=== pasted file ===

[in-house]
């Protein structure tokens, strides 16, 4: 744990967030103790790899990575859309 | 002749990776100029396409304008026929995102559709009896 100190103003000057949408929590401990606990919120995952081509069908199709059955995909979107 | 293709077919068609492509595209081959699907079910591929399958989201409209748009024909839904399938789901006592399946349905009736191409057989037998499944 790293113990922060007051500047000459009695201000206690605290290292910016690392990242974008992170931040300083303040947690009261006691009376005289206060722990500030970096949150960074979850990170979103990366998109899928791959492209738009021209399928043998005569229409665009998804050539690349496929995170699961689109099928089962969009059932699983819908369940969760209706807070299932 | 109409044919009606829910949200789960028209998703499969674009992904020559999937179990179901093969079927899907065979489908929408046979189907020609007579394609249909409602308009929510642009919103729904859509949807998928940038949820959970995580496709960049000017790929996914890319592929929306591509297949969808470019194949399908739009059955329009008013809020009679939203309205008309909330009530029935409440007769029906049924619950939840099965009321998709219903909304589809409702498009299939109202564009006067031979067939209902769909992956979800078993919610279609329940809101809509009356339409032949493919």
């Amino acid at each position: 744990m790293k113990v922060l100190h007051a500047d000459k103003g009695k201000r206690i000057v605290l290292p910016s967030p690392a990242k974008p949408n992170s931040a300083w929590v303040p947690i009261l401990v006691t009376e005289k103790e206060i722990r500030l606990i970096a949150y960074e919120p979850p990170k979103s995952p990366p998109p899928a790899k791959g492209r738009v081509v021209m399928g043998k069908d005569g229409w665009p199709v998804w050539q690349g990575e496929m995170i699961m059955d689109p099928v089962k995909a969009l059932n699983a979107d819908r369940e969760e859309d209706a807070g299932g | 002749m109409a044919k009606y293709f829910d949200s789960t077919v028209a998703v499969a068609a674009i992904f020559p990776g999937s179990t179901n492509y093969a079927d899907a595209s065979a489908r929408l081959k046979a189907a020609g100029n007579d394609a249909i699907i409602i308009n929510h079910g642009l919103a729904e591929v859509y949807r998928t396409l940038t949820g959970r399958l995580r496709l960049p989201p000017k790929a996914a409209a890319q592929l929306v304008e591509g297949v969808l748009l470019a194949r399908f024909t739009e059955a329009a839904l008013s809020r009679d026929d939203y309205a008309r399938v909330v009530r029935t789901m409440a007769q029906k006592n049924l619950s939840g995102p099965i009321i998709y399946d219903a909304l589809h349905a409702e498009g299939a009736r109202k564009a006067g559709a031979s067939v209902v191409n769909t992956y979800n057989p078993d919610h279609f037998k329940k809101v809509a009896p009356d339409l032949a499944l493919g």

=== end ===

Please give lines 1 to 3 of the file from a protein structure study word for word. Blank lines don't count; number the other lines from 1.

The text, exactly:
[in-house]
């Protein structure tokens, strides 16, 4: 744990967030103790790899990575859309 | 002749990776100029396409304008026929995102559709009896 100190103003000057949408929590401990606990919120995952081509069908199709059955995909979107 | 293709077919068609492509595209081959699907079910591929399958989201409209748009024909839904399938789901006592399946349905009736191409057989037998499944 790293113990922060007051500047000459009695201000206690605290290292910016690392990242974008992170931040300083303040947690009261006691009376005289206060722990500030970096949150960074979850990170979103990366998109899928791959492209738009021209399928043998005569229409665009998804050539690349496929995170699961689109099928089962969009059932699983819908369940969760209706807070299932 | 109409044919009606829910949200789960028209998703499969674009992904020559999937179990179901093969079927899907065979489908929408046979189907020609007579394609249909409602308009929510642009919103729904859509949807998928940038949820959970995580496709960049000017790929996914890319592929929306591509297949969808470019194949399908739009059955329009008013809020009679939203309205008309909330009530029935409440007769029906049924619950939840099965009321998709219903909304589809409702498009299939109202564009006067031979067939209902769909992956979800078993919610279609329940809101809509009356339409032949493919």
């Amino acid at each position: 744990m790293k113990v922060l100190h007051a500047d000459k103003g009695k201000r206690i000057v605290l290292p910016s967030p690392a990242k974008p949408n992170s931040a300083w929590v303040p947690i009261l401990v006691t009376e005289k103790e206060i722990r500030l606990i970096a949150y960074e919120p979850p990170k979103s995952p990366p998109p899928a790899k791959g492209r738009v081509v021209m399928g043998k069908d005569g229409w665009p199709v998804w050539q690349g990575e496929m995170i699961m059955d689109p099928v089962k995909a969009l059932n699983a979107d819908r369940e969760e859309d209706a807070g299932g | 002749m109409a044919k009606y293709f829910d949200s789960t077919v028209a998703v499969a068609a674009i992904f020559p990776g999937s179990t179901n492509y093969a079927d899907a595209s065979a489908r929408l081959k046979a189907a020609g100029n007579d394609a249909i699907i409602i308009n929510h079910g642009l919103a729904e591929v859509y949807r998928t396409l940038t949820g959970r399958l995580r496709l960049p989201p000017k790929a996914a409209a890319q592929l929306v304008e591509g297949v969808l748009l470019a194949r399908f024909t739009e059955a329009a839904l008013s809020r009679d026929d939203y309205a008309r399938v909330v009530r029935t789901m409440a007769q029906k006592n049924l619950s939840g995102p099965i009321i998709y399946d219903a909304l589809h349905a409702e498009g299939a009736r109202k564009a006067g559709a031979s067939v209902v191409n769909t992956y979800n057989p078993d919610h279609f037998k329940k809101v809509a009896p009356d339409l032949a499944l493919g």